September 06, 2013

Women’s Therapy Centre Celebrates Three Years at the Catherine McAuley Centre

The Women’s Therapy Centre (WTC) recently celebrated its three year anniversary of moving to the Catherine McAuley Centre on Herbert Street. The anniversary offered the perfect opportunity for the staff of the WTC and of Mercy International Association (MIA) to come together for a celebratory lunch to mark three successful years of co-operation at Herbert Street.

The WTC was founded in 2008 by Jo Kennedy rsm, a Family Therapist, and Felicity Kennedy, a Counselling Psychologist and Psychotherapist who both saw the need through their own work to establish a gender-specific, accessible and affordable counselling service for women, particularly those who have experienced abuse in adult relationships. The Centre was originally based on Burgh Quay, however before long more space was required and the third floor of the Catherine McAuley Centre was made available to them. Despite its location in the heart of busy south-city centre, the WTC have five private counselling rooms that offer a peaceful and calm environment, where women have the opportunity to speak in confidence and without judgement.

The WTC therapists work with between forty and sixty women each week on a range of issues, including depression, anxiety, bereavement and stress-related problems. Therapists at WTC have a specialist understanding of the trauma of abuse, supporting women to talk about and recover from the emotional consequences of relationships in which they have suffered violation.

At the core of the WTC ethos is accessibility. As such consultation fees at the WTC are significantly reduced, meaning services are available to women who might not otherwise be able to access professional psychotherapy services.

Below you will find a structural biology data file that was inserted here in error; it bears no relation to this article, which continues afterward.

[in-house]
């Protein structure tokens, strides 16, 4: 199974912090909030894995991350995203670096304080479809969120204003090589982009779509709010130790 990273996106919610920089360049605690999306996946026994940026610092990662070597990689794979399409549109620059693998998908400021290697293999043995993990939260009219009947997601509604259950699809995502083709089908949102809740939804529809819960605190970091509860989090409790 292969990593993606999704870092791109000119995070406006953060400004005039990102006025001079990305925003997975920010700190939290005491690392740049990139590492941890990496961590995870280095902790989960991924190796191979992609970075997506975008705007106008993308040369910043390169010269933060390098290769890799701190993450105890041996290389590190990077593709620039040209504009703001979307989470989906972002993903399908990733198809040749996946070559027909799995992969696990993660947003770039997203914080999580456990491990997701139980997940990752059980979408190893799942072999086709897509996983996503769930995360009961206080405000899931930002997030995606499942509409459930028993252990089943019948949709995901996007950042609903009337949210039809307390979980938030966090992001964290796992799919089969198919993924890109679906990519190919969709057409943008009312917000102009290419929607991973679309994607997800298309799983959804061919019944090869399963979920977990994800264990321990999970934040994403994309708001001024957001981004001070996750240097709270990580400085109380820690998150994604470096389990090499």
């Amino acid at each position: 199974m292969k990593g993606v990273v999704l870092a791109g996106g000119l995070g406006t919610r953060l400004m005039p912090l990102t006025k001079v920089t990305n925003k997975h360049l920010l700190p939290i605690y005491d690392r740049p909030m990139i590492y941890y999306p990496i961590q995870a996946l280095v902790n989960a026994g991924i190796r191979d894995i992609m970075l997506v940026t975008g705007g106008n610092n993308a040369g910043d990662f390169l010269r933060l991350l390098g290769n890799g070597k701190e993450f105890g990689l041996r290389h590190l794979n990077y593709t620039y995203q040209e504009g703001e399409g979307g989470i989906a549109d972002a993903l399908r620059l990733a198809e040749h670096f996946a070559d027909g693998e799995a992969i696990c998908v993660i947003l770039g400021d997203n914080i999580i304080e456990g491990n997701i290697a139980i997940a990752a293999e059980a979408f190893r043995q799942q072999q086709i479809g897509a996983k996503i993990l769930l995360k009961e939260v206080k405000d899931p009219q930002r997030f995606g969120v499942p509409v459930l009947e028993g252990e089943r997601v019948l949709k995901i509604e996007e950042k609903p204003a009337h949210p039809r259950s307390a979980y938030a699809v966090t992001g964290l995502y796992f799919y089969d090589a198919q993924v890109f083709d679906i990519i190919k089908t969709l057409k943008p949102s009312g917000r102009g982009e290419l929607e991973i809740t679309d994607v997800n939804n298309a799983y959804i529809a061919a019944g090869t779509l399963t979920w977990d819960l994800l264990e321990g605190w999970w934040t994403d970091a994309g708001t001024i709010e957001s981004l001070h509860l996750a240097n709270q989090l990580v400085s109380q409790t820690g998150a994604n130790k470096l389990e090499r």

At present the WTC has a full time therapist, two part-time therapists, an office and fundraising manager, a policy officer and a number of volunteers who offer their skills and time. In recent years the WTC has forged links with University College Dublin and Trinity College Dublin to offer placements, supervision and research opportunities to trainee psychologists, who are carrying out their doctoral degrees. The WTC also provides a consultation and training service for agencies who work with women, particularly those experiencing all forms of abuse.

At the anniversary event, MIA staff and volunteers were invited to visit the therapy centre’s counselling rooms. Felicity Kennedy, CEO of the WTC gave a presentation on the history of the centre and explained the work that the therapists are involved in. Counselling Psychologist, Tina Maguire presented further detail about the range of clients that attend the Centre and how the service benefits them. This valuable information, gathered using clinical outcome measures, aims to inform not only the work of the WTC, but also to demonstrate the necessity of the service when seeking funding.

Mary Reynolds, Executive Director of MIA, congratulated the WTC staff on their three successful years at the Catherine McAuley Centre and wished them luck for the future. Mary also remarked on the appropriateness of the therapy centre being based at the Catherine McAuley Centre, drawing on the parallels of its work and ethos and the work of Catherine McAuley, whose mission was to help those in need, especially women.

To find out more about the Women’s Therapy Centre, visit

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